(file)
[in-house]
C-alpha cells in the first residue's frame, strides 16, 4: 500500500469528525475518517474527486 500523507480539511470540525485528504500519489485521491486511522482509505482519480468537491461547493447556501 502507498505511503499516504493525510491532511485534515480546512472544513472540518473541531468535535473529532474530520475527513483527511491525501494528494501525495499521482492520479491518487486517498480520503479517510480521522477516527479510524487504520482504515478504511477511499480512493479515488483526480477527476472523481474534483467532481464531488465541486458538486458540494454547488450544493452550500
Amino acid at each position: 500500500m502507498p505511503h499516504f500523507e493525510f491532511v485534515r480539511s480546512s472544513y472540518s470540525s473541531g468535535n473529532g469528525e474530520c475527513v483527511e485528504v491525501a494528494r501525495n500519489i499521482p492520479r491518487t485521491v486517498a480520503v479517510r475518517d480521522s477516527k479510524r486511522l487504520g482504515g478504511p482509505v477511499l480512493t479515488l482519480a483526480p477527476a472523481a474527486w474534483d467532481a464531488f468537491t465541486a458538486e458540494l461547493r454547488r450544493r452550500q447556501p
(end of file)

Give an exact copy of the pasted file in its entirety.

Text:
[in-house]
C-alpha cells in the first residue's frame, strides 16, 4: 500500500469528525475518517474527486 500523507480539511470540525485528504500519489485521491486511522482509505482519480468537491461547493447556501 502507498505511503499516504493525510491532511485534515480546512472544513472540518473541531468535535473529532474530520475527513483527511491525501494528494501525495499521482492520479491518487486517498480520503479517510480521522477516527479510524487504520482504515478504511477511499480512493479515488483526480477527476472523481474534483467532481464531488465541486458538486458540494454547488450544493452550500
Amino acid at each position: 500500500m502507498p505511503h499516504f500523507e493525510f491532511v485534515r480539511s480546512s472544513y472540518s470540525s473541531g468535535n473529532g469528525e474530520c475527513v483527511e485528504v491525501a494528494r501525495n500519489i499521482p492520479r491518487t485521491v486517498a480520503v479517510r475518517d480521522s477516527k479510524r486511522l487504520g482504515g478504511p482509505v477511499l480512493t479515488l482519480a483526480p477527476a472523481a474527486w474534483d467532481a464531488f468537491t465541486a458538486e458540494l461547493r454547488r450544493r452550500q447556501p